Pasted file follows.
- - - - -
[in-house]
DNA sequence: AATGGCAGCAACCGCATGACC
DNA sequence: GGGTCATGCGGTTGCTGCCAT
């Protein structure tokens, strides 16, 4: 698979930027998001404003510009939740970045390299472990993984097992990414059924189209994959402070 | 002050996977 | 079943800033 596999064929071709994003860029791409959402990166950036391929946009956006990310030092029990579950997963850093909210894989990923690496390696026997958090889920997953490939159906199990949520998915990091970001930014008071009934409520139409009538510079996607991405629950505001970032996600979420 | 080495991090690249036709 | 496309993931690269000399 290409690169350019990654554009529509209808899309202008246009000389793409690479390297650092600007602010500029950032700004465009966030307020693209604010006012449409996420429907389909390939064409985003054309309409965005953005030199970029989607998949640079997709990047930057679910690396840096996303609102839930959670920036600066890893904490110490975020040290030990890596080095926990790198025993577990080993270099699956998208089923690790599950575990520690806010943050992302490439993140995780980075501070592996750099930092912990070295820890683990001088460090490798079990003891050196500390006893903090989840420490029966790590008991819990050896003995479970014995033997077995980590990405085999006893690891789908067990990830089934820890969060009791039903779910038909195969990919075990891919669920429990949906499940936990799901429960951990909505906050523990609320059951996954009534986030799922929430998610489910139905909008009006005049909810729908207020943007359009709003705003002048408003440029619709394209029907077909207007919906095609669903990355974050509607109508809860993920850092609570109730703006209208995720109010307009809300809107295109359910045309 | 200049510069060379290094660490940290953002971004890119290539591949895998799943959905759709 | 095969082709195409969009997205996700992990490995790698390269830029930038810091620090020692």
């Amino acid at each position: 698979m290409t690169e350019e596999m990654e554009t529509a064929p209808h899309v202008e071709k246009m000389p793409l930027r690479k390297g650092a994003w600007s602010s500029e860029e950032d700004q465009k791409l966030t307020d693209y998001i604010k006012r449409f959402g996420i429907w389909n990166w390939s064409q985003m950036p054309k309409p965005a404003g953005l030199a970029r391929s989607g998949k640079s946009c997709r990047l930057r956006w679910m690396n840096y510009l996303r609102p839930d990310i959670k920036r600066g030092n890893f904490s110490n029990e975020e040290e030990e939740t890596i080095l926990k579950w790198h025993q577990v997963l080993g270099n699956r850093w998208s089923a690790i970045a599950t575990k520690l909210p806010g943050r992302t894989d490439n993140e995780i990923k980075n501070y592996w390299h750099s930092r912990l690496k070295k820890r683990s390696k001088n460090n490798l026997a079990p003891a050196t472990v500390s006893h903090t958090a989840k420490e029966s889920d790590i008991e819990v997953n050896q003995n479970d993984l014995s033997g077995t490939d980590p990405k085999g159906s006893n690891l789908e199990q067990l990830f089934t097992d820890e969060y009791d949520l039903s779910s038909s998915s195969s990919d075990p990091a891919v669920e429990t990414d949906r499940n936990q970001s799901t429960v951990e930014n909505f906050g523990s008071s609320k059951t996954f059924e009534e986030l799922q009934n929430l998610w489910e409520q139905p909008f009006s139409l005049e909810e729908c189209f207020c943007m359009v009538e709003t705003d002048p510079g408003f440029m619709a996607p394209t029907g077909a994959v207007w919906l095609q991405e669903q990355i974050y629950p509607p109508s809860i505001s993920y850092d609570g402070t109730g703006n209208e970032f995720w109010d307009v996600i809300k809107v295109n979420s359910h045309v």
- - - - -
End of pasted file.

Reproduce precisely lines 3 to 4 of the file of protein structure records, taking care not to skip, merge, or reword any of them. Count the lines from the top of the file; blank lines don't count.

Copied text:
DNA sequence: GGGTCATGCGGTTGCTGCCAT
């Protein structure tokens, strides 16, 4: 698979930027998001404003510009939740970045390299472990993984097992990414059924189209994959402070 | 002050996977 | 079943800033 596999064929071709994003860029791409959402990166950036391929946009956006990310030092029990579950997963850093909210894989990923690496390696026997958090889920997953490939159906199990949520998915990091970001930014008071009934409520139409009538510079996607991405629950505001970032996600979420 | 080495991090690249036709 | 496309993931690269000399 290409690169350019990654554009529509209808899309202008246009000389793409690479390297650092600007602010500029950032700004465009966030307020693209604010006012449409996420429907389909390939064409985003054309309409965005953005030199970029989607998949640079997709990047930057679910690396840096996303609102839930959670920036600066890893904490110490975020040290030990890596080095926990790198025993577990080993270099699956998208089923690790599950575990520690806010943050992302490439993140995780980075501070592996750099930092912990070295820890683990001088460090490798079990003891050196500390006893903090989840420490029966790590008991819990050896003995479970014995033997077995980590990405085999006893690891789908067990990830089934820890969060009791039903779910038909195969990919075990891919669920429990949906499940936990799901429960951990909505906050523990609320059951996954009534986030799922929430998610489910139905909008009006005049909810729908207020943007359009709003705003002048408003440029619709394209029907077909207007919906095609669903990355974050509607109508809860993920850092609570109730703006209208995720109010307009809300809107295109359910045309 | 200049510069060379290094660490940290953002971004890119290539591949895998799943959905759709 | 095969082709195409969009997205996700992990490995790698390269830029930038810091620090020692």